Individualism: The complete answer

July 10, 2024 | By ETHAN BLEVINS

Individual rights are the answer to a just society. But individualism—the belief in the inherent worth and dignity of each person—is more than a policy solution. It’s a way of life. We who advocate for individual liberty in the political arena will become better advocates for freedom when we embrace individualism, not only in white papers, legal briefs, and speeches, but also in the way we treat each other—especially our opponents.

For all our sophistication and progress, we all still drift toward tribalism. We love our labels. They’re quick, easy, and instinctive. But there are instincts worth resisting. When we see others as faceless members of a group rather than individuals, we lose a fundamental pillar of human connection. We forget the common humanity we all share—that Republicans and Democrats, Hufflepuffs and Slytherins, Starks and Lannisters, are all “fellow passengers to the grave, and not another race of creatures bound on other journeys.”

My father loved to repeat a story that has stuck with me about the power of connecting across these walls we build. He was an author of historical fiction and a historian of the American West and the Plains Indians. He wrote many books on these subjects, including a dramatized biography of Crazy Horse called Stone Song, which was nominated for the Pulitzer Prize. My dad was also white (although he was adopted into the Oglala Lakota Sioux Tribe). Like many authors, he traveled to book events and read passages from his works. At one of these, he read an excerpt from Stone Song about Crazy Horse’s grief over the death of his daughter. Someone in the audience challenged him afterward. How could he, a white man, understand how a Lakota Sioux man like Crazy Horse would feel?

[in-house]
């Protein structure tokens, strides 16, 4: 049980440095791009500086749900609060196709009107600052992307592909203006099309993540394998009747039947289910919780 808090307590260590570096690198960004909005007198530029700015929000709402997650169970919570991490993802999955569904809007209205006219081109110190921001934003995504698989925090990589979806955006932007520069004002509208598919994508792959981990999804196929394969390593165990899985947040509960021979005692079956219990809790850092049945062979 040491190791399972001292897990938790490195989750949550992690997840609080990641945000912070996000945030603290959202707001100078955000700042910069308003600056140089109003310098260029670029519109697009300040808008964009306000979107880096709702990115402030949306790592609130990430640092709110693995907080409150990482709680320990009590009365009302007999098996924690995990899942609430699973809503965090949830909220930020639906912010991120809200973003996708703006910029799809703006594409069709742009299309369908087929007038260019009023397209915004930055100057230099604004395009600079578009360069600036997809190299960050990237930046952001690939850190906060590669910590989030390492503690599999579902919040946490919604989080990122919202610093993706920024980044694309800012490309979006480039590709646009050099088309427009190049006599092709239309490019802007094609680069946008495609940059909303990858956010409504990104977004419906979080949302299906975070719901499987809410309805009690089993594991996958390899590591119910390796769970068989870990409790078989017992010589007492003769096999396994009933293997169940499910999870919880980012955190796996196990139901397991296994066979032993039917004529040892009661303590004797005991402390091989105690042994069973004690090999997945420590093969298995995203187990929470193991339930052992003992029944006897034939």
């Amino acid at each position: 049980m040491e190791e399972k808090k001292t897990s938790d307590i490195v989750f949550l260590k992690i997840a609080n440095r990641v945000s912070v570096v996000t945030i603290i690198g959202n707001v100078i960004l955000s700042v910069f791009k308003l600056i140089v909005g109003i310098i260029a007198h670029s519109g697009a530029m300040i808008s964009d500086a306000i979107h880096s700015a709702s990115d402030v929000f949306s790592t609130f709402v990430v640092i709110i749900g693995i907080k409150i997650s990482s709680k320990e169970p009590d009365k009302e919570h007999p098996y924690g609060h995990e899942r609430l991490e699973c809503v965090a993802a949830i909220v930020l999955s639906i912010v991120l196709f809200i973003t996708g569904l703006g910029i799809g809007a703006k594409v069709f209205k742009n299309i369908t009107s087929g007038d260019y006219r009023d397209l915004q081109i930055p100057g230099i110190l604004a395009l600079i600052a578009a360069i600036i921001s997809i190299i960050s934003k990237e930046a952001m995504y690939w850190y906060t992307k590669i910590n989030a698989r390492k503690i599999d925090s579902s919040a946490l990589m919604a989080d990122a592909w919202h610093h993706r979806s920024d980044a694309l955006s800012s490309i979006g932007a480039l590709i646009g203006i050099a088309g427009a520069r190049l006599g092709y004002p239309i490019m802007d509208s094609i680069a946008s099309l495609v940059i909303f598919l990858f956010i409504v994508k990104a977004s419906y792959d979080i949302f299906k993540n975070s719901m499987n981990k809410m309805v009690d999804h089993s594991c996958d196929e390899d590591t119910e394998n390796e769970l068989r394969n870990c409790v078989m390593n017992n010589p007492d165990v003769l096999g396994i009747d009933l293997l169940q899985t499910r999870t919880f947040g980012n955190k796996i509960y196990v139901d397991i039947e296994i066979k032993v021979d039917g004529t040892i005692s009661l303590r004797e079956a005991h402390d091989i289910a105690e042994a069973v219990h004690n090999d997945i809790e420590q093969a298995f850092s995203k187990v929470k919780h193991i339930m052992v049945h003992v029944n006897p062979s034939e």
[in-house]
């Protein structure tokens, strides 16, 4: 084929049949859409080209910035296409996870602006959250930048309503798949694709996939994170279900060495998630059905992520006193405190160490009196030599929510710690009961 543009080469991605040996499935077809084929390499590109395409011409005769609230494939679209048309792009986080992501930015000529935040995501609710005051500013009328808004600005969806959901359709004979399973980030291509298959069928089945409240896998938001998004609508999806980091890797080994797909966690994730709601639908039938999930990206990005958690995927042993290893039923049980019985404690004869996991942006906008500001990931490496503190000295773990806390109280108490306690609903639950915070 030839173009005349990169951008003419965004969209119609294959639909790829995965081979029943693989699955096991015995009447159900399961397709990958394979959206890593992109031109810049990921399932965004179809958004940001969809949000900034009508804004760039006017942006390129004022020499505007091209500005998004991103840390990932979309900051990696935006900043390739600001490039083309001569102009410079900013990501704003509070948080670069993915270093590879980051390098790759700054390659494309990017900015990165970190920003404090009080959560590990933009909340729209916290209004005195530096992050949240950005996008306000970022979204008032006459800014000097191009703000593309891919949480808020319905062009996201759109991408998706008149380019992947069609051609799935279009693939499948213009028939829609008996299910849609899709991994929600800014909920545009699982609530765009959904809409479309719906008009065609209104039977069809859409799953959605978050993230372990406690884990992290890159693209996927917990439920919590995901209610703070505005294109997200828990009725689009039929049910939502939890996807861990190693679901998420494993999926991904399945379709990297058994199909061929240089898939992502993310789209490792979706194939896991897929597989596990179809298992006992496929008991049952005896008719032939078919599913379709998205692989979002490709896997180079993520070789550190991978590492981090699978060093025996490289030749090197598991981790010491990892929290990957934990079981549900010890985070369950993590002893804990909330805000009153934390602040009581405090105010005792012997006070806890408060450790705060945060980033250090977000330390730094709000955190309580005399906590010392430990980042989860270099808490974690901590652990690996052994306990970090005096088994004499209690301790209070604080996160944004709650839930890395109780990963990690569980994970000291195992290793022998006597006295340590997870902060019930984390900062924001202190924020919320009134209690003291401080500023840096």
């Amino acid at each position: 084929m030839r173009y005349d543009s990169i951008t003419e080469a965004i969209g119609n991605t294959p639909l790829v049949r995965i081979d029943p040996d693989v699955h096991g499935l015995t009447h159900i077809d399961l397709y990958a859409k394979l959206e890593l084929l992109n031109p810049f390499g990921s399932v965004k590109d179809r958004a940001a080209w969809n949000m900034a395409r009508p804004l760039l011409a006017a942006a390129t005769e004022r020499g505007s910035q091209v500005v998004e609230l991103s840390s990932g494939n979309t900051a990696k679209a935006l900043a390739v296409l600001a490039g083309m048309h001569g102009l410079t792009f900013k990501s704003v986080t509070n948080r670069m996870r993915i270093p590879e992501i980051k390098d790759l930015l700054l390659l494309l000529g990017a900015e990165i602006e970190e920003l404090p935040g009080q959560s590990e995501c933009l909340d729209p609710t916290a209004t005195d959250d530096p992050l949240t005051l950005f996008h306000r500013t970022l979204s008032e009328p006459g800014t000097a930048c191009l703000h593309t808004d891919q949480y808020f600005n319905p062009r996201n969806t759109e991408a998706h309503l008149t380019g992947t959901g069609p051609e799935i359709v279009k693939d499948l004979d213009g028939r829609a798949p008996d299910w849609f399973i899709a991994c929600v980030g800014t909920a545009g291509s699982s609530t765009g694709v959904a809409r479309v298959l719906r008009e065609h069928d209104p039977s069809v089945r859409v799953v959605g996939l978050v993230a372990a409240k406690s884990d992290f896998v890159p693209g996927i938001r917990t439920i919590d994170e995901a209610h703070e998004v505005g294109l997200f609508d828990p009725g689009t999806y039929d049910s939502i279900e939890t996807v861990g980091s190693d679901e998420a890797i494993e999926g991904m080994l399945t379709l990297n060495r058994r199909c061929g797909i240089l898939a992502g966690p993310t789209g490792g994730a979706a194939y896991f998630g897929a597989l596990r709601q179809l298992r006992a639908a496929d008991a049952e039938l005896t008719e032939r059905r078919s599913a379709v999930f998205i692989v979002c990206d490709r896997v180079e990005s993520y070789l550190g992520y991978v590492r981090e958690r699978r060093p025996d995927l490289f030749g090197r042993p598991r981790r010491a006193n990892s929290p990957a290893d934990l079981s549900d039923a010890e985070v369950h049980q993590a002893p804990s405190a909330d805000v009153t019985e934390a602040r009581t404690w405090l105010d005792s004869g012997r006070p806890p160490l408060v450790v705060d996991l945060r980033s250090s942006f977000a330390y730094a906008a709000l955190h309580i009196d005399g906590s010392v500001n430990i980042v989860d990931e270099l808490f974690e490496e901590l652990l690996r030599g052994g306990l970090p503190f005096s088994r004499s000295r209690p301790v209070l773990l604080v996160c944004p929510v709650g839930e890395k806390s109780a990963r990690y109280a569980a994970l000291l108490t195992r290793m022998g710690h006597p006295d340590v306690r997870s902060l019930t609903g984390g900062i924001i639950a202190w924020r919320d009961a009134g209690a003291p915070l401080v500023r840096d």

My dad had faced down this criticism his whole career. He could have explained that he was likely the most knowledgeable historian about the life of Crazy Horse at the time and that he’d dedicated his career—and much of his personal life—to understanding Native American peoples. Instead, he began: “First, let’s remember that he’s a human being.” He was about to launch into a defense of his credentials as a historian, but he stopped himself. “Actually,” he said, “I think that’s a complete answer.”

The individual is the complete answer. My father could understand Crazy Horse because he was a father, too. He saw and understood Crazy Horse as both a complex individual and someone with whom he shared a common humanity. That is individualism—the conscious  effort to burrow under the labels and categories to the humanity at the core of each person. Individualism is the answer to a just, prosperous society. And it is the answer to empathy, connection, and communication. It celebrates the unique quirks about each individual, as well as the common humanity we all share.

When we embrace individualism both as a policy fix and as a guide to living in a diverse society, we become better ambassadors for liberty. Consider the astonishing story of Daryl Davis. Daryl is a blues musician. After he played at a bar one night, a white man approached him and said he was impressed to hear a black man play as well as Jerry Lee Lewis. The two got to talking, and Daryl found out his new acquaintance was a member of the Ku Klux Klan. Rather than rejecting the man, Daryl befriended him and eventually persuaded him to abandon the Klan. He then arranged a meeting with the local Klan leader, despite warnings that the Klan leader may well kill him. The Klan leader showed up to the meeting with an armed bodyguard. Over many meetings, Daryl persuaded him to abandon the Klan as well. Daryl began attending Klan rallies. He invited Klansmen to his home. Over the years, he helped to persuade over 200 Klansmen to abandon their robes.

Daryl achieved this remarkable feat by treating Klansmen as individuals, not faceless members of a hate group. He got to know them. They got to know him. When the barriers tumbled down and the labels wore off, they saw each other as they were—unique individuals who shared a common humanity. By embracing individualism, not only as a lofty ideal, but as a way of life, Daryl became a powerful ambassador for liberty.

If we embrace individualism, we must resist the urge to demonize and pigeonhole our opponents. We must choose to see them as individuals rather than as members of an enemy tribe. As we do so, our power to persuade will grow, and we will become mighty ambassadors for liberty. Individualism is the answer to our political problems, but it is also the answer to understanding, empathy, and connection. Truly, it is the complete answer.